Client Market Updates

Market Update for the Month Ending April 30, 2017

Presented by Brett Moldenhauer


Mixed month for markets ends with gains

April was a volatile month for financial markets, but early declines turned to gains at the end. Investors reacted positively to U.S. tax reform proposals and the potential for a pro-European Union (EU) outcome in the French presidential election. The S&P 500 Index was up 1.03 percent for the month, the Dow Jones Industrial Average rose 1.45 percent, and the Nasdaq gained 2.35 percent.


Markets were also supported by improving fundamentals. The blended earnings growth rate for S&P 500 companies for the first quarter was 12.5 percent, according to FactSet. Although just over half of companies have reported earnings so far, this healthy rate is well above expectations and the highest number we’ve seen since the third quarter of 2011. This level of earnings growth is expected to continue over the next several quarters.


Because fundamentals drive performance in the long run, the earnings number represents encouraging news for future equity results. All three major U.S. indices stayed above their 200-day moving averages in April, which was a positive technical sign for markets as well.


Foreign equity markets fared even better than domestic ones. The MSCI EAFE Index rose 2.54 percent, with most of its gains occurring after the first round of the French election. Reports of faster-growing economies around the world also helped markets. Although the MSCI Emerging Markets Index experienced a bit more volatility in April, it finished with a 2.21-percent gain. Technical indicators were also positive for both indices throughout the month.  


Fixed income also did well in April. The Bloomberg Barclays Aggregate Bond Index ended the period with a 0.77-percent gain, and the Bloomberg Barclays U.S. Corporate High Yield Index returned 1.15 percent. High-yield spreads remain near their post-recession lows.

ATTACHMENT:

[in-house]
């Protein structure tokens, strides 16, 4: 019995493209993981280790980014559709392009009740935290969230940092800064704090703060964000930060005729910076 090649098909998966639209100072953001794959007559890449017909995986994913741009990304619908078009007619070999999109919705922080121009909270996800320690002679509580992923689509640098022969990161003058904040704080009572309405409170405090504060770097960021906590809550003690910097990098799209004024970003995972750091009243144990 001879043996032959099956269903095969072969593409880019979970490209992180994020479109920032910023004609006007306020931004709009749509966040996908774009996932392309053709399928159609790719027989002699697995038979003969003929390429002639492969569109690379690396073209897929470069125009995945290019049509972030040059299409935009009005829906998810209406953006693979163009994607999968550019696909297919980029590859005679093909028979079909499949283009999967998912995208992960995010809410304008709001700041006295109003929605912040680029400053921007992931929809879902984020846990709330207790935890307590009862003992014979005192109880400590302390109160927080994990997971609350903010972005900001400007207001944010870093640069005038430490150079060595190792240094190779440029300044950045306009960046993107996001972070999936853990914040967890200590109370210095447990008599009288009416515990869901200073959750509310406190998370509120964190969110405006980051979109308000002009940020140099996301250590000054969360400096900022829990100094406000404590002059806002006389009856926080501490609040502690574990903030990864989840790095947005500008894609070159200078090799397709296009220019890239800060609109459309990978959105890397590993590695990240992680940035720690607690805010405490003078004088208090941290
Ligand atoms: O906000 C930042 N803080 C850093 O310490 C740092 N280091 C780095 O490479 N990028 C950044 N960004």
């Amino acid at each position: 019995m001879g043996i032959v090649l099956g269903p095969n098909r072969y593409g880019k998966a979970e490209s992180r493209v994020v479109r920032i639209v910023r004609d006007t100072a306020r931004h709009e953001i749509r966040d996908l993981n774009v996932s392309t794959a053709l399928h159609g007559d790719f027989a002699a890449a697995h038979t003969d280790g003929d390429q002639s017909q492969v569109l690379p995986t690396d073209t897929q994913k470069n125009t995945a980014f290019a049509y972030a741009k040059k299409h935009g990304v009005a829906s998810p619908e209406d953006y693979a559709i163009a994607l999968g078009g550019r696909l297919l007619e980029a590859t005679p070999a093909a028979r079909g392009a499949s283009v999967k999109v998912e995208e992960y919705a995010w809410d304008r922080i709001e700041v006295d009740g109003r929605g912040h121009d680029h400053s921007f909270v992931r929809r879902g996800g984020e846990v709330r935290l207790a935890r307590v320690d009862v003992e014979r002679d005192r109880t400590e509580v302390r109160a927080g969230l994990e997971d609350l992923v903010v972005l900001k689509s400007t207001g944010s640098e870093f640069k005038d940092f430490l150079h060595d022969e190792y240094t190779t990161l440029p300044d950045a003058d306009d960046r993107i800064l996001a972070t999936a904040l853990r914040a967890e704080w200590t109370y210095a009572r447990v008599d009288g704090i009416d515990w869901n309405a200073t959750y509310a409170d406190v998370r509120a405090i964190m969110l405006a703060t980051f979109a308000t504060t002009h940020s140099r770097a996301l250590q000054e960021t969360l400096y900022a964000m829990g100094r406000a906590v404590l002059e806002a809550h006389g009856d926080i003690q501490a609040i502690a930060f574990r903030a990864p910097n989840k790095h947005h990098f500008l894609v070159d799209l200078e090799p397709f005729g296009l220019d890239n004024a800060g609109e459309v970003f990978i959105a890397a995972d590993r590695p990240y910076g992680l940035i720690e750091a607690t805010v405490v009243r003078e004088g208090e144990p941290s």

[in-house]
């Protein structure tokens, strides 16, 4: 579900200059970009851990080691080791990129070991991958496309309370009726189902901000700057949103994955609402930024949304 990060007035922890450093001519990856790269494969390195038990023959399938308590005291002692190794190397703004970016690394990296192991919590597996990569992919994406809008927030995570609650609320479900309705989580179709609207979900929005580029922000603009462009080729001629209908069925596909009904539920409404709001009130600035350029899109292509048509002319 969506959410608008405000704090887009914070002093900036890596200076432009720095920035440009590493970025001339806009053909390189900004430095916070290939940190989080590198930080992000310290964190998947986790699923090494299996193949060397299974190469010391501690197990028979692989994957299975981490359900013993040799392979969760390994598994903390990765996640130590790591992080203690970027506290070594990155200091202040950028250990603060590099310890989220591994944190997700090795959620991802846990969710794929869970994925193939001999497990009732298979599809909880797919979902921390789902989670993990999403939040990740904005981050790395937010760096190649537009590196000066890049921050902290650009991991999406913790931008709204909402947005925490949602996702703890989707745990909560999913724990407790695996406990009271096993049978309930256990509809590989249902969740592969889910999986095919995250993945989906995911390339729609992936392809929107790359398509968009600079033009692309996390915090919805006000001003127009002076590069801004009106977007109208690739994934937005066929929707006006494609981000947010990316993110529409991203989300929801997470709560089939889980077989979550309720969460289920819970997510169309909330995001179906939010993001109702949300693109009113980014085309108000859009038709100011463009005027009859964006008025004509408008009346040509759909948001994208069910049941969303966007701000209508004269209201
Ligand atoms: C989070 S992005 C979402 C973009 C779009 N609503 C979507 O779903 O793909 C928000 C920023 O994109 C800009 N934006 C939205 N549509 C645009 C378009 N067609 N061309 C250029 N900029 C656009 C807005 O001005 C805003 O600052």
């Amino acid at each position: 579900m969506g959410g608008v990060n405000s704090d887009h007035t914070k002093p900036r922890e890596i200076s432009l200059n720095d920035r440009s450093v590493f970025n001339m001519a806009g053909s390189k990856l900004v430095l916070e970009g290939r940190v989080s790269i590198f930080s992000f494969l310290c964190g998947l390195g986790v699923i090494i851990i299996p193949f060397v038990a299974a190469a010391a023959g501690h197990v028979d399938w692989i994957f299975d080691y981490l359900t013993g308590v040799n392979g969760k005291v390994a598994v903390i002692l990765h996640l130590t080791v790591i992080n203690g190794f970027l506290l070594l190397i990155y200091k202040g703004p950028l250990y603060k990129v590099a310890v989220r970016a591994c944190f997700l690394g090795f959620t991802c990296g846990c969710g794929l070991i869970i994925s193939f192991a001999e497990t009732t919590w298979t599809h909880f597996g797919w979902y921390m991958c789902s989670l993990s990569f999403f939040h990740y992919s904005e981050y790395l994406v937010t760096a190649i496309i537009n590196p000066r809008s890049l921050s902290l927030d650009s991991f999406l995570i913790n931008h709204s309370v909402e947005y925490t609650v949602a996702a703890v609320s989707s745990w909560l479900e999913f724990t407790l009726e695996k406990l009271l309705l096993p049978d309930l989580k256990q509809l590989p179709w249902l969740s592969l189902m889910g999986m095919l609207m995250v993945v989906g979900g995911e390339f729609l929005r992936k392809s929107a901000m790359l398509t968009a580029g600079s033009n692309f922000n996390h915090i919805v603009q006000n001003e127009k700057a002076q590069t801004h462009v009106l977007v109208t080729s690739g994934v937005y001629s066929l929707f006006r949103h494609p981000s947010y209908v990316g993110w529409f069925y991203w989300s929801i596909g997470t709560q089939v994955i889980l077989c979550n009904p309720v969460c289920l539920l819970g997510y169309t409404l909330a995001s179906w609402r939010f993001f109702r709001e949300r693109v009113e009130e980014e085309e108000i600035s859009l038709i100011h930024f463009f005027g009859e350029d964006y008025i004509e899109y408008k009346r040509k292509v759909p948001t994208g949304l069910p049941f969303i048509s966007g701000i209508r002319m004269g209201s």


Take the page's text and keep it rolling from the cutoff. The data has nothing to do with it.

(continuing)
Interest rates dropped slightly during the volatile month. The 10-year Treasury rate started April at 2.35 percent, declined to 2.18 percent mid-month, and ended the period at 2.29 percent.


Economy improves amid signs of slowing growth

Much of the economic news was positive in April, although overall growth appeared to slow. Differences between strong sentiment and weak spending continued to be a concern.  


Gross domestic product (GDP) growth for the first quarter of 2017 was estimated at 0.7 percent, down from 2.5 percent at year-end. Although this is something to watch, slower growth in the first quarter has been the norm during the current recovery. Since 2010, first-quarter GDP growth has averaged 0.9 percent, before rebounding to an average of 2.4 percent for the other three quarters of the year. This pattern suggests that seasonal factors are at play and that growth may accelerate for the rest of 2017. 


Supporting this notion, consumer sentiment has improved substantially since last year’s election—up to its highest levels since the end of the dot-com boom (see Figure 1). Although it has started to stabilize recently, it remains high. These developments appear to be related to expectations of policy changes in Washington, DC. 


Figure 1. University of Michigan Consumer Sentiment and Conference Board Consumer Confidence, 2007−2017


Business confidence is also strong. Though the ISM Manufacturing and Non-Manufacturing indices—important indicators of overall business sentiment—decreased slightly in April, they remain at high levels. This signals the likelihood of further expansion. Durable goods orders, which are a proxy for business investment and therefore confidence, also increased in April, suggesting that business investment may start to accelerate.


Hard data lags soft numbers